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Perimeter, Area, and Circumference
Discovering Pi

Overview of Lesson: The students will be using Microsoft Excel to organize and analyze the data they collected in Lesson Five. On a spreadsheet, the students will organize their measurements of radius, diameter, and circumference they recorded in the previous lesson. After all of the data for the circles is listed, the students will use the formula function to calculate pi for each circle. When all of the pi values have been calculated, the students will average their pi values to see if they can come close to the actual value of pi. The average will also be calculated using the formula function in Microsoft Excel.



(See Standards Link for Complete Standards)

Number Sense and Operations- 6.N.13

Patterns, Relations, and Algebra- 6.P.4

Measurement- 6.M.5

Data Analysis, Statistics, and Probability- 6.D.1


(See Standards Link for Complete Standards)

Basic Operations and Concepts- 1.1, 1.3, 1.4

Social, Ethical, and Human Issues- 2.4, 2.5

Technology Productivity Tools- 3.2

Technology Productivity Tools- 4.1

Technology Problem-Solving and Decision Making Tools- 6.1

Student Outcomes: By the end of this lesson, the students will create a spreadsheet using their information from Lesson 5. The students will be able to find the value of pi, using the function tool, and dividing the circumference by the diameter. The students will also be able to take what they learned from their spreadsheet and calculate pi and area of their circles.

Lesson 6 of 9

Length of Lesson: 1 Hour

Instructional Mode: Independent Activity

Multiple Intelligences: Logical-Mathematical, Visual-Spatial, Intrapersonal

Essential Questions:

How does the diameter relate to circumference?

Does the circumference increase as the diameter increases?

What is pi? Where did pi originate?

How do we use pi to then calculate the circumference and area of a circle?

Materials/Resources Needed:

    1. Computer Lab
    2. Microsoft Excel (or equivalent spreadsheet program)
    3. Worksheet from Lesson 5

Instructional Strategies/Procedure:

    1. The students will open a new spreadsheet in Microsoft Excel.
    2. In cell A1, type "Circle Number." Press Enter.
    3. In cell B1, type "Diameter (in)." Press Enter.
    4. In cell C1, type "Circumference (in)." Press Enter.
    5. In cell D1, type "Pi." Press Enter.
    6. Click on "3" on the left side of the page. The entire row should be highlighted. Set this row to size 12, bold, and centered.
    7. Adjust the column width so that the titles fit in the column. To do this put the cursor between "A" and "B" at the top of the page until a double arrow appears. Click and drag the arrow to the right until all of the text is visible. Column A is now the appropriate size. Do the same for columns B, C, and D.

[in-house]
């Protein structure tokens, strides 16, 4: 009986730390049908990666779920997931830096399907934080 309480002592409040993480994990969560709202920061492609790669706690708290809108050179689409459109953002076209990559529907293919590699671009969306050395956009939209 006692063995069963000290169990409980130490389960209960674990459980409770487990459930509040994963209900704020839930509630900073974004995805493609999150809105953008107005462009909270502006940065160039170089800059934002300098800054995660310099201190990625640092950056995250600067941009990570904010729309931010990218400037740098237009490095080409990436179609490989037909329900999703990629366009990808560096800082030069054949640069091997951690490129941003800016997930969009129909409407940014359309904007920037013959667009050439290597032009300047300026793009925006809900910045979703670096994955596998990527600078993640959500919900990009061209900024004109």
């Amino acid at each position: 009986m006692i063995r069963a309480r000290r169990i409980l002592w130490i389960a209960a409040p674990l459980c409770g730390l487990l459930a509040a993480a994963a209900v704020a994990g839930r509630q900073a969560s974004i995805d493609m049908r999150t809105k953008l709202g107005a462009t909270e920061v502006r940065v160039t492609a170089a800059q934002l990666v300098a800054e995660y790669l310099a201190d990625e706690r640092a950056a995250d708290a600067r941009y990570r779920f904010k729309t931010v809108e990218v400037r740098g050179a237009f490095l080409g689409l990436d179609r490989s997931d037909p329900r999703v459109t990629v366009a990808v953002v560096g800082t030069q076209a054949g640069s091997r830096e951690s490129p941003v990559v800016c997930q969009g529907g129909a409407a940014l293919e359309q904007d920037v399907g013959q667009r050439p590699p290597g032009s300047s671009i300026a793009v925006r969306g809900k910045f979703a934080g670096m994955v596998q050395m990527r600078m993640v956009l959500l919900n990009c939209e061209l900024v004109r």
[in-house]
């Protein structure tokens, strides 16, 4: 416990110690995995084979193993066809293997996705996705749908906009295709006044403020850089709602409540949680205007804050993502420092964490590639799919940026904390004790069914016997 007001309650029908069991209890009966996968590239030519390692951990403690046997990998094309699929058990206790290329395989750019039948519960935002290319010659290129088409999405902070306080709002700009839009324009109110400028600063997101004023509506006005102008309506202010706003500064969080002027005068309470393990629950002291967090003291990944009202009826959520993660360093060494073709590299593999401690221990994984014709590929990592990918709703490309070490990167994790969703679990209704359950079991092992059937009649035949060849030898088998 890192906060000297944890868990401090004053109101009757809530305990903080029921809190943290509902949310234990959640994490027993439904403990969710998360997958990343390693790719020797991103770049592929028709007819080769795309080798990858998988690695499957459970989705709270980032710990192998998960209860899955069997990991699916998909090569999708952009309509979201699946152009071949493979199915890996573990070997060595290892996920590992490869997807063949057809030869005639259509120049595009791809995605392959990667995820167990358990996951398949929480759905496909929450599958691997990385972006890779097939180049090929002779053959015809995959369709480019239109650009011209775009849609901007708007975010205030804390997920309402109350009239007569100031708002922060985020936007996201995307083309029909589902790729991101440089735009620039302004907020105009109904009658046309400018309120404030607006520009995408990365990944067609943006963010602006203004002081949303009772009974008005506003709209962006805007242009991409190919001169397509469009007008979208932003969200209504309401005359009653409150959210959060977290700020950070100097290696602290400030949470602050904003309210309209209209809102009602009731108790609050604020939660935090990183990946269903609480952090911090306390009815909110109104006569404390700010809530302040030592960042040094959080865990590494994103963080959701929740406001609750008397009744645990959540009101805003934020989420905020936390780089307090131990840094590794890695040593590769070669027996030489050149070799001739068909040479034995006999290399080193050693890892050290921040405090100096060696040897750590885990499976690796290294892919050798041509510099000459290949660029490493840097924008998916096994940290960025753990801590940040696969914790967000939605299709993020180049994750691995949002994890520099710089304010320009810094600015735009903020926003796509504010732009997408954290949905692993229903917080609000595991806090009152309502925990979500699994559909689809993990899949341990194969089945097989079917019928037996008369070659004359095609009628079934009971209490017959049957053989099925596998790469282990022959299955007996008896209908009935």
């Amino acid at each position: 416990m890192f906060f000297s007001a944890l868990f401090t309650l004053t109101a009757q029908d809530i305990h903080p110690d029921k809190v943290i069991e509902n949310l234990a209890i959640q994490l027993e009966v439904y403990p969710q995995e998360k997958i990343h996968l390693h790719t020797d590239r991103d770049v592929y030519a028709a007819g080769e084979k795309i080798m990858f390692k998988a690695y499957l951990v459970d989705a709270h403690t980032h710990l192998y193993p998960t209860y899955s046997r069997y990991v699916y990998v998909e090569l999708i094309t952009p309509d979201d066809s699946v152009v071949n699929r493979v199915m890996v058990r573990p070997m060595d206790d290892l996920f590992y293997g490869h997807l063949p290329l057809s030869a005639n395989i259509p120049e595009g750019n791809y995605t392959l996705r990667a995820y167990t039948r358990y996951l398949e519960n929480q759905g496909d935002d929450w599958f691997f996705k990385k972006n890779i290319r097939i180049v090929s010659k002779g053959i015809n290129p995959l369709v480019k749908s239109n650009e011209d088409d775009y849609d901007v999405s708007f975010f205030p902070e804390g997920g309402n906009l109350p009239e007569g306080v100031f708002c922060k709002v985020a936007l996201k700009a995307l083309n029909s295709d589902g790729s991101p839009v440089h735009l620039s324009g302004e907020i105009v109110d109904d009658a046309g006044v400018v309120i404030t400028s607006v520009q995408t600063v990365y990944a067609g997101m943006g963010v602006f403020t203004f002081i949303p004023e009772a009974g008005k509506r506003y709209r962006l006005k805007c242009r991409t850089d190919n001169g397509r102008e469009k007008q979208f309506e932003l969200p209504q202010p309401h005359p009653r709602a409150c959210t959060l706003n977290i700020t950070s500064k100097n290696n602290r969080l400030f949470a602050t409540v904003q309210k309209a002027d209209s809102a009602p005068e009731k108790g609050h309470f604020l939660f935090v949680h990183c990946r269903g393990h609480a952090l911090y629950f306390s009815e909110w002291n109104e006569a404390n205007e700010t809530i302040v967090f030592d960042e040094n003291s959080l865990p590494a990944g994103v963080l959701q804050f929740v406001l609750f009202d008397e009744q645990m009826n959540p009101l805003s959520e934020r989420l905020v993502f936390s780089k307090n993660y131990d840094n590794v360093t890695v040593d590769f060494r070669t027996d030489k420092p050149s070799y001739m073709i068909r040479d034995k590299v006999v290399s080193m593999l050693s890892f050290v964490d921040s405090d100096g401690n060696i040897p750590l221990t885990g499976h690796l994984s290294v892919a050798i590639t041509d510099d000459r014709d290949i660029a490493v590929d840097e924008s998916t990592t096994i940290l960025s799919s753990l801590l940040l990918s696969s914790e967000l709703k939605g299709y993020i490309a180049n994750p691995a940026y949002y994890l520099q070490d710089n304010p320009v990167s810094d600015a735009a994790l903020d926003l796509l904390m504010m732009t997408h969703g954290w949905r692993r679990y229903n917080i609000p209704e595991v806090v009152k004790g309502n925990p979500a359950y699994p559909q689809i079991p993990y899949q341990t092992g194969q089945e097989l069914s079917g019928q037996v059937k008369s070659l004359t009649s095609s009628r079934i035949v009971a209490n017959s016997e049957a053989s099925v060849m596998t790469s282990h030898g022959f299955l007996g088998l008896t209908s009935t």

8. Type the numbers 1 through 8 in the appropriate cells under circle number. (Example - A2 should be 1, A3 should be 2, etc.)
    9. Using their worksheets from the "Measuring Radius, Diameter, and Circumference" lesson, students will type the values corresponding with the circle number in the cells for diameter and circumference. Be sure to enter all the values for all of the circles.
    10. Highlight all of the cells where you entered the data. Change the size to 12 and center the text.
    11. Click the cursor inside cell D2. In the formulas bar at the top of the page, type "=C2/B2". Hit "Enter." This will take the Circumference for circle one and divide it by the diameter for circle one. The resulting number will be the value for pi. This value will appear in cell D2 if entered correctly.
    12. Click the cursor inside cell D3. In the formulas bar at the top of the page, type "=C3/B3", hit "Enter." Continue using this formula modified slightly each time for the remaining circles.
    13. In cell C12, type "Average Value of Pi." Press Enter.
    14. Move the cursor to cell D12. Click on the formula tool in the toolbar (Fx). When a new window opens, double click on the Average function from the menu. Another window will come up. You must edit this formula so that it reads "=Average(D2:D9)", Press Enter.
    15. The average value of pi received should be somewhere close to the actual value of pi (3.14).
    16. Have the students type their names somewhere on the spreadsheet before printing.
    17. Once all of the spreadsheets are printed, discuss what the students received for their average value of pi and discuss why it may or may not be exactly the value of pi.
    18. Collect all of the spreadsheets for evaluation.

Example Spreadsheet:

Circle Number

Diameter (in)

Circumference (in)


































Average Value of Pi


Assessment: The spreadsheets can be collected and analyzed for assessing the students' knowledge with Microsoft Excel. The average value of pi that they received should also be analyzed. The discussion following the activity will lend itself as a good evaluation of the learning that occurred throughout the activity.

Evidence that Student Learning Occurred: The students' average value of pi should be relatively close to the actual value of pi if the activity was successfully completed and their measurements were accurate. The students should also be able to analyze their value of pi and be able to discuss the reasons why their value for pi may not be exact (human error).

Technology Skills Required or Developed: The students must have some prior experience with using Microsoft Excel or an equivalent spreadsheet program. The teacher must also know the program and be comfortable teaching other children how to use the basic functions of the program.

Student Work- Discovering Pi